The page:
If we already have your template made, we will take the template and place it on the slab. This will give you a real good idea on how the counter top will look. If there are any unusual natural flaws, the template may be arranged so that these flaws are not on the counter top when complete. Now is the time to discover these flaws, not when the counter top is already cut.
Things to discuss with us before the slab is cut.
There are several things you need to discuss with before the slab is cut.
Seams: How thick will the seams be? A seam is where two pieces of stone meet. An extremely wide seam will be unsightly. Seams should be no wider than 1/8 of an inch.
Our shop will place the seams in areas that will provide full support of your new stone countertop.
Cabinets: Before we can measure or template your countertops, the cabinet installer must have the cabinets set and leveled. This is the responsibility of the cabinet installer.
Sinks, cook tops and fixtures. Before your counter top is fabricated it is important to have your sink, cook top, etc and all the fixtures you plan on using. Once we cut the openings for the fixtures and appliance it is too late. Even if a template is available, many times the fixtures and appliances will change and the template will not work. The only way to avoid this is to have the actual sink, cook top and fixtures available.
Door Pulls and cabinet hardware: It is important that the cabinet’s door pulls and hardware are installed. The reason for this is to make sure that the pulls are easily accessible when the counter tops is installed.
Overhangs: If you plan on having a large overhang on any of the counter tops there is a limit as to how much the counter tops can overhang without any additional support. Your fabricator should be able to guide you on the proper overhang limits. For overhangs larger than those recommend you should have them properly supported to withstand a persons weight. This means placing metal or wood brackets under the counter top.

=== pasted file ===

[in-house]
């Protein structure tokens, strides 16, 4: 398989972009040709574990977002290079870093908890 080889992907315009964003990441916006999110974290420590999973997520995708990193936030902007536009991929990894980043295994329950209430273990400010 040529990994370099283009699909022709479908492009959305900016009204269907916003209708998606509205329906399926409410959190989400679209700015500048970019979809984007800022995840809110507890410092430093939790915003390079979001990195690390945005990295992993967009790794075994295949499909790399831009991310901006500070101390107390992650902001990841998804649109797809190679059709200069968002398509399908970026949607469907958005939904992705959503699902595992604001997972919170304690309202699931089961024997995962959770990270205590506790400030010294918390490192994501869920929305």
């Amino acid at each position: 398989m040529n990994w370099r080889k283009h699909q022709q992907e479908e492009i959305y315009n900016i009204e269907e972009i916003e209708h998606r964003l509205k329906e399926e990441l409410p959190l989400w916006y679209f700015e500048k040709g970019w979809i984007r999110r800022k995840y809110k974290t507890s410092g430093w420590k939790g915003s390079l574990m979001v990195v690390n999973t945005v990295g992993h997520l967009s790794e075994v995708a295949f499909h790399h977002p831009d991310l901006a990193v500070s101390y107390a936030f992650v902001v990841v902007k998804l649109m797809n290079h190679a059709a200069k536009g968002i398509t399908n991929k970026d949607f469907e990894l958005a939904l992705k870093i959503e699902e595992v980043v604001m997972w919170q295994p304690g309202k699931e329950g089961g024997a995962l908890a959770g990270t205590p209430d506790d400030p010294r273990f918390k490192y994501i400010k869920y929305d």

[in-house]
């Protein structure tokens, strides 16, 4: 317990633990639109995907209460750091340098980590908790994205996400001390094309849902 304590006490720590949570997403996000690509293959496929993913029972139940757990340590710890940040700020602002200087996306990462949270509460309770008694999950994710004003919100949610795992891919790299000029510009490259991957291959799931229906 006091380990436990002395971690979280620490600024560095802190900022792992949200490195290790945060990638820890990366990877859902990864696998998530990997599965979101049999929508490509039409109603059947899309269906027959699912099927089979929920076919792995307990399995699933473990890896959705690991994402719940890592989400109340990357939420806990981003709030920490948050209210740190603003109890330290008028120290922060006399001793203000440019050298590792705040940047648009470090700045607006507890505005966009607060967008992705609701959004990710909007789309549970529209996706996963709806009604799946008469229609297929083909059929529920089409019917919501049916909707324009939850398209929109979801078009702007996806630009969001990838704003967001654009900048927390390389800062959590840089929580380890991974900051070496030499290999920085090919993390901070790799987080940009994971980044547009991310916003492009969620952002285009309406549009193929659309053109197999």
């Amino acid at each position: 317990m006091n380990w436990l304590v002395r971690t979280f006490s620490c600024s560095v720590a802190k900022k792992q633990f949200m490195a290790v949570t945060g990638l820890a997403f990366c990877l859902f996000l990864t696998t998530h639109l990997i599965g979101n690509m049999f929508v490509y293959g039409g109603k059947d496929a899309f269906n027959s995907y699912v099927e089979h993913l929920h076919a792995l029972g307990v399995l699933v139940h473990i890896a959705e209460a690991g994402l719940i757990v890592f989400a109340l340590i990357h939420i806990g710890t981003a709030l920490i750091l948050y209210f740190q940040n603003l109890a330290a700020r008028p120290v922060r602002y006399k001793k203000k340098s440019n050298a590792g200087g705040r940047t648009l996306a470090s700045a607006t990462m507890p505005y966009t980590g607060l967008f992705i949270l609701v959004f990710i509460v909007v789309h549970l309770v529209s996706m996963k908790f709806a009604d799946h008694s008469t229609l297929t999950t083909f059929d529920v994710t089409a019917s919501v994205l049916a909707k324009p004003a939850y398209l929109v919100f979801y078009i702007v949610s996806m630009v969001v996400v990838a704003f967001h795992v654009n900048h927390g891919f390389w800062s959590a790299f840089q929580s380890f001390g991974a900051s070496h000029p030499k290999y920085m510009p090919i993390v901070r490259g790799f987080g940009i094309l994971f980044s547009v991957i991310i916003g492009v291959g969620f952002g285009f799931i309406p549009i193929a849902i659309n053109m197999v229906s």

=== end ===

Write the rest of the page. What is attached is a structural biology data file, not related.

Installation of your new counter tops:
There are also several things you will need to discuss with us about the installation of your counter tops. Of course this is best done before the counter tops is installed.
Here is what we will discuss with you that will make a smooth installation:
Fixture installation: Normally the installation of the fixtures is performed by a plumber. Most plumbers are professionals and know what they are doing, however many plumbers are not familiar with stone. The number one problem with installation of fixtures is the use of plumber’s putty. Plumbers putty is used on the fixtures to help seal them. Plumbers putty will also stain very easily. Make sure to tell the plumber to use a non-staining putty. Once the counter tops is stained with plumber’s putty it is very difficult to remove.
Acceptable repairs: Many times during fabrication or installation the stone may chip. It is common practice to repair these chips with a polymer type filler. This is considered acceptable by the stone industry as long as the repair does not effect the structural integrity of the stone and that the color of the repair does not detract from the appearance of the stone. Remember stone is a product of nature and it may have naturally occurring holes, chips, etc.
Fred Hueston is a nationally known stone expert and is the founder of The National Training Center for Stone & Masonry Trades and Stone University